What Are Basis Points (BPS)?

Basis points (bps) refer to a standard measurement unit for interest rates and other percentages in finance. One basis point is equal to 1/100th of 1%, or 0.01%, or 0.0001, and denotes the percentage change in a financial instrument. The relationship between percentage changes and basis points can be summarized: 1% change = 100 basis points and 0.01% = 1 basis point.

For example, a change in an instrument is stated to be 80 basis points. The conversion is as follows:

80 basis point to percentage = 80/100 = 0.8%

Another example, the change for another instrument is 2%. The conversion is as follows:

2% to basis points = 2 x 100 = 200 basis points.

What does basis point mean?

The need for this type of measure comes from the confusion which may arise when changes are stated only in percentages.

For example, saying that the rate of 10 percent has a positive change of 2 percent is difficult to understand.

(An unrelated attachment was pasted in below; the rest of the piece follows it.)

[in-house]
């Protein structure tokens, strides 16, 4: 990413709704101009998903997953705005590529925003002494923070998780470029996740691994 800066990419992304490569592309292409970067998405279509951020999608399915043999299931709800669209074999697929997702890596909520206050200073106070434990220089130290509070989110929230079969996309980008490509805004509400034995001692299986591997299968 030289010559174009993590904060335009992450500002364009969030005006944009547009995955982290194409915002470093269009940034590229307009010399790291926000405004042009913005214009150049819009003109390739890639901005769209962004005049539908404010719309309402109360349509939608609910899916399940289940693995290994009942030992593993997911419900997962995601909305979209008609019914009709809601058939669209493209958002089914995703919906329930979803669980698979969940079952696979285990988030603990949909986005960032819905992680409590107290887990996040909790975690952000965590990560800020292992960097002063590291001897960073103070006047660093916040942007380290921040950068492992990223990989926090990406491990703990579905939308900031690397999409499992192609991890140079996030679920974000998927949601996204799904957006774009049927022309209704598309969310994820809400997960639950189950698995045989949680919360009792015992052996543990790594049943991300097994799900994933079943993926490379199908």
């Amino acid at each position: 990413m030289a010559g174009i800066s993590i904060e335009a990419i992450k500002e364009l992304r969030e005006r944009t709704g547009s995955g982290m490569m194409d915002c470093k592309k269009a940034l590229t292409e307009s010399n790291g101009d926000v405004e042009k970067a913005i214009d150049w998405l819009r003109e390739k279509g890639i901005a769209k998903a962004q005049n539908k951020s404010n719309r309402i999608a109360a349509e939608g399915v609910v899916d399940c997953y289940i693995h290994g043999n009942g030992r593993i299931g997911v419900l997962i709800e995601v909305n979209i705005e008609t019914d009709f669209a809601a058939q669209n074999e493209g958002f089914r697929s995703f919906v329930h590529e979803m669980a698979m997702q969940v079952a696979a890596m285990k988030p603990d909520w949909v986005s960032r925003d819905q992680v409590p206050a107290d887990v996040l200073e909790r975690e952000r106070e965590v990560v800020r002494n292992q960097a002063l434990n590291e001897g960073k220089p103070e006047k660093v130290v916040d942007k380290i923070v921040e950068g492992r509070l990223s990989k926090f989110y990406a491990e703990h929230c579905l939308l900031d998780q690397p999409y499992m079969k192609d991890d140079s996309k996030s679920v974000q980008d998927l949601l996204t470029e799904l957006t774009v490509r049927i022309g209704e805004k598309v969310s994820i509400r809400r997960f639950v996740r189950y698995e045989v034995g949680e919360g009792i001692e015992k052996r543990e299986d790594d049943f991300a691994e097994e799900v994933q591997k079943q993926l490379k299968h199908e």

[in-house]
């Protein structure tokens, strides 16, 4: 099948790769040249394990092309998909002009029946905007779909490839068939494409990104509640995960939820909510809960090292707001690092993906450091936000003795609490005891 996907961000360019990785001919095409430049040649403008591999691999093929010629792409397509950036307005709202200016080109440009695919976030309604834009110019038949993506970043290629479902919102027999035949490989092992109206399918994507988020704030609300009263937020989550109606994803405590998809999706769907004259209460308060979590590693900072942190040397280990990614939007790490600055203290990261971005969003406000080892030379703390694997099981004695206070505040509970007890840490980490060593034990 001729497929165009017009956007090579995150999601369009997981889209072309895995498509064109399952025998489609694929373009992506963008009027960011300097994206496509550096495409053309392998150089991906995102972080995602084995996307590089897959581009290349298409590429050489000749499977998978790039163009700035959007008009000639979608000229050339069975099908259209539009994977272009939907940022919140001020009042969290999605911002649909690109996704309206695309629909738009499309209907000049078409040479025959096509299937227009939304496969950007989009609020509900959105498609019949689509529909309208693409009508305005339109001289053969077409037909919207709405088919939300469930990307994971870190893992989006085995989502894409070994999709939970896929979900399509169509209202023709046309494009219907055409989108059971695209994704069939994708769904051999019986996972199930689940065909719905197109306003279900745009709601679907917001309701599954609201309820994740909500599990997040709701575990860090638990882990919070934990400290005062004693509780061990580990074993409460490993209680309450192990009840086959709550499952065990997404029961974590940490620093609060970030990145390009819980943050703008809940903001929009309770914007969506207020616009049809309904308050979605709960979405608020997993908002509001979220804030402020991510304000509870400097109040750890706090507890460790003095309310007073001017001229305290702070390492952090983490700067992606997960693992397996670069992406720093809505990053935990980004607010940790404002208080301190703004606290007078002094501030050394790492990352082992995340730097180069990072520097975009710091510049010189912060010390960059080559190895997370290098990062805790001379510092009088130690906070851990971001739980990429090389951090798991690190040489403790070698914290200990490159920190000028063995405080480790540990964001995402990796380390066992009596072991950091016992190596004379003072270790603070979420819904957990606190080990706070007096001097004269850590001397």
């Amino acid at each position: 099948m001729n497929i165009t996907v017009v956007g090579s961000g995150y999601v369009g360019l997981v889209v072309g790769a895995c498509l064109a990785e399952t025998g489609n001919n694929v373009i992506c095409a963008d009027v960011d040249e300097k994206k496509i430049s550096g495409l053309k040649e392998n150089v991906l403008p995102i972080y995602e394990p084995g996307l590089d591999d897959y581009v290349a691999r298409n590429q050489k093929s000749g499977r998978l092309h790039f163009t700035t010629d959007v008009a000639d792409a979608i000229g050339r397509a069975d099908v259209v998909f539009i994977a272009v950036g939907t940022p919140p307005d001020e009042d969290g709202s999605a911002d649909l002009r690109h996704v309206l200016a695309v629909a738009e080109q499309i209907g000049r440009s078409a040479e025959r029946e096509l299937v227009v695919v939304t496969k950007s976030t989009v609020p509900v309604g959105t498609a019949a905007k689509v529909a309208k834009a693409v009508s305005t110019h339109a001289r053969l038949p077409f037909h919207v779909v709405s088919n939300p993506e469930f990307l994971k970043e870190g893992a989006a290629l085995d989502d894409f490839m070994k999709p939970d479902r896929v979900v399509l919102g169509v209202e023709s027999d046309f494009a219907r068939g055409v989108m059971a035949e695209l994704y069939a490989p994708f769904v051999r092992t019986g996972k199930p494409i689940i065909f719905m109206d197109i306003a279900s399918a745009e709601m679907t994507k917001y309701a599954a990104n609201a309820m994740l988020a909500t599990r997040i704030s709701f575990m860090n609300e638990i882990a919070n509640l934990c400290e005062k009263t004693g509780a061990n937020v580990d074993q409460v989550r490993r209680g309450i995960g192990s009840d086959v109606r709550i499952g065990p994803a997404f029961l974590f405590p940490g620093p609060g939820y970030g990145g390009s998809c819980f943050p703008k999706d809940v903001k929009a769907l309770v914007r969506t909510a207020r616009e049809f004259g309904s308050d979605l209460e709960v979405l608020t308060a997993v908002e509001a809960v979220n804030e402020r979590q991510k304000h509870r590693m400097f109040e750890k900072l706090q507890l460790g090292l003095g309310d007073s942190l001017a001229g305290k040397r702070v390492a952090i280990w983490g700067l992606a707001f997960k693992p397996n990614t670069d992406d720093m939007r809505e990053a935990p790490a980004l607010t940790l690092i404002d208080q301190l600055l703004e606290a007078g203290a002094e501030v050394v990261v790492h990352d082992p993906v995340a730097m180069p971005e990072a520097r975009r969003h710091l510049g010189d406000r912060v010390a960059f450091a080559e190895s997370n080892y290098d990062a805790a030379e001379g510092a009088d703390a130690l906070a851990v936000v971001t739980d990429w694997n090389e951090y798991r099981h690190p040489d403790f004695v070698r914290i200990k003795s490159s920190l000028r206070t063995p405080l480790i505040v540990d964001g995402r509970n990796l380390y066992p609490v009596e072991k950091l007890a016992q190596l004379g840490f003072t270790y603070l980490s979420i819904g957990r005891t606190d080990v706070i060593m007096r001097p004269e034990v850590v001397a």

So is the change from the current 10 percent to 12 percent or the increased rate is 10.2 percent?

Avoiding this kind of misinterpretation is possible when changes are stated in basis points.

When something changes by 20 basis points, it is clear that the change is 0.20 percent.

The basis points could indicate a change in the interest rates, bond yields, stock prices, and other financial assets.

Interest Rate Example

The current interest rate is 1 percent.

A central bank says it will increase its benchmark interest rate by 50 basis points.

This would mean that the new interest rate would be:

1 percent + 0.5 percent (or 50 basis points) = 1.5 percent